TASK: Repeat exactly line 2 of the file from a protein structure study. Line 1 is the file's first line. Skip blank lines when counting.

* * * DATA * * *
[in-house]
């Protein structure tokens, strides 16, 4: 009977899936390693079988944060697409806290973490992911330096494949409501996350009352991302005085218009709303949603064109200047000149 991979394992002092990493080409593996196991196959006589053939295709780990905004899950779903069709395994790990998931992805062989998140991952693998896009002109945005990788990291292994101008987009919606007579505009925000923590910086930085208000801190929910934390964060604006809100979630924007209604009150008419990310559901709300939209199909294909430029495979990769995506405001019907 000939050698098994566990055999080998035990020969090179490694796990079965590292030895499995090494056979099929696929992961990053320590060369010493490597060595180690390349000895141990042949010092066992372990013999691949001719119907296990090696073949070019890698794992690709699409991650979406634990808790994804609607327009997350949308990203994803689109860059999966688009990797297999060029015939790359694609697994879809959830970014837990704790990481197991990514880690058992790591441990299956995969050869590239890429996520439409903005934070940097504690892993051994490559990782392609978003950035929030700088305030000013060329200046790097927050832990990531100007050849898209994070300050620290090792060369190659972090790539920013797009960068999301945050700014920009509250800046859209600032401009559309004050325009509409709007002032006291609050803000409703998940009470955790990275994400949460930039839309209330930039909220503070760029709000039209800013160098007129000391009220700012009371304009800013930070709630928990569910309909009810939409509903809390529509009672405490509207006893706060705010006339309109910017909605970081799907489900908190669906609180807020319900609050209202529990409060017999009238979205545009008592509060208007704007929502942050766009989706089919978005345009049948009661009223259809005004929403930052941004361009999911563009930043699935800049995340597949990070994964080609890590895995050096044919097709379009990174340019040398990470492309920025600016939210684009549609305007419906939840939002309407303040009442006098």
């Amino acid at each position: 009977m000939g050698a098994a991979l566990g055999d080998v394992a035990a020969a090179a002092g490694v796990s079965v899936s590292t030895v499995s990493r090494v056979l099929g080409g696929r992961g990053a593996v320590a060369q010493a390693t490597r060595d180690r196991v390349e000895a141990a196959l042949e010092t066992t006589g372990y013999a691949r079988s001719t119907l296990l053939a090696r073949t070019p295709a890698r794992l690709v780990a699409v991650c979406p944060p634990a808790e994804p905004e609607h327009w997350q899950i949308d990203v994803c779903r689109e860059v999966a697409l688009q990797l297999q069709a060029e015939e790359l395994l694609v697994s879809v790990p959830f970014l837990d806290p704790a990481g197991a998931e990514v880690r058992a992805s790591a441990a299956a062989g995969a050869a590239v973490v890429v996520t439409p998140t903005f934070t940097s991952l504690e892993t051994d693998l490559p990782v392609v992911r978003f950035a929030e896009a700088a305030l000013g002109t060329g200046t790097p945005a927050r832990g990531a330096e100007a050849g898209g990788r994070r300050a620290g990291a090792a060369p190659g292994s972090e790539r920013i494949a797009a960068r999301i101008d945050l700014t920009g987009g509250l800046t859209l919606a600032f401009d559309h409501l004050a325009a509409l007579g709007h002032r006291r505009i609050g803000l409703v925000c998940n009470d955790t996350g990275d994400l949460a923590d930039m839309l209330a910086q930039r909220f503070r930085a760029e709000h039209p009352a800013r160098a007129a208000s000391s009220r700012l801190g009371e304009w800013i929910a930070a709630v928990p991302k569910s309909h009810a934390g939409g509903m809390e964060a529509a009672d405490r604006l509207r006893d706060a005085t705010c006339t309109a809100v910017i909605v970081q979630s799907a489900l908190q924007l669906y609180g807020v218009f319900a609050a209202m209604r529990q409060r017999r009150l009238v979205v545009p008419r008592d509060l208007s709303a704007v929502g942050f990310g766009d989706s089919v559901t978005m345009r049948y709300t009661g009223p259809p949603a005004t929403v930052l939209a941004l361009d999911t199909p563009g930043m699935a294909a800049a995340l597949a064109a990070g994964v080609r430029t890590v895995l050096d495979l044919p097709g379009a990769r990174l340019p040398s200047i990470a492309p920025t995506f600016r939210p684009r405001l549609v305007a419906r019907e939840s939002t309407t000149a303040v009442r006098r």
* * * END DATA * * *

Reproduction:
């Protein structure tokens, strides 16, 4: 009977899936390693079988944060697409806290973490992911330096494949409501996350009352991302005085218009709303949603064109200047000149 991979394992002092990493080409593996196991196959006589053939295709780990905004899950779903069709395994790990998931992805062989998140991952693998896009002109945005990788990291292994101008987009919606007579505009925000923590910086930085208000801190929910934390964060604006809100979630924007209604009150008419990310559901709300939209199909294909430029495979990769995506405001019907 000939050698098994566990055999080998035990020969090179490694796990079965590292030895499995090494056979099929696929992961990053320590060369010493490597060595180690390349000895141990042949010092066992372990013999691949001719119907296990090696073949070019890698794992690709699409991650979406634990808790994804609607327009997350949308990203994803689109860059999966688009990797297999060029015939790359694609697994879809959830970014837990704790990481197991990514880690058992790591441990299956995969050869590239890429996520439409903005934070940097504690892993051994490559990782392609978003950035929030700088305030000013060329200046790097927050832990990531100007050849898209994070300050620290090792060369190659972090790539920013797009960068999301945050700014920009509250800046859209600032401009559309004050325009509409709007002032006291609050803000409703998940009470955790990275994400949460930039839309209330930039909220503070760029709000039209800013160098007129000391009220700012009371304009800013930070709630928990569910309909009810939409509903809390529509009672405490509207006893706060705010006339309109910017909605970081799907489900908190669906609180807020319900609050209202529990409060017999009238979205545009008592509060208007704007929502942050766009989706089919978005345009049948009661009223259809005004929403930052941004361009999911563009930043699935800049995340597949990070994964080609890590895995050096044919097709379009990174340019040398990470492309920025600016939210684009549609305007419906939840939002309407303040009442006098």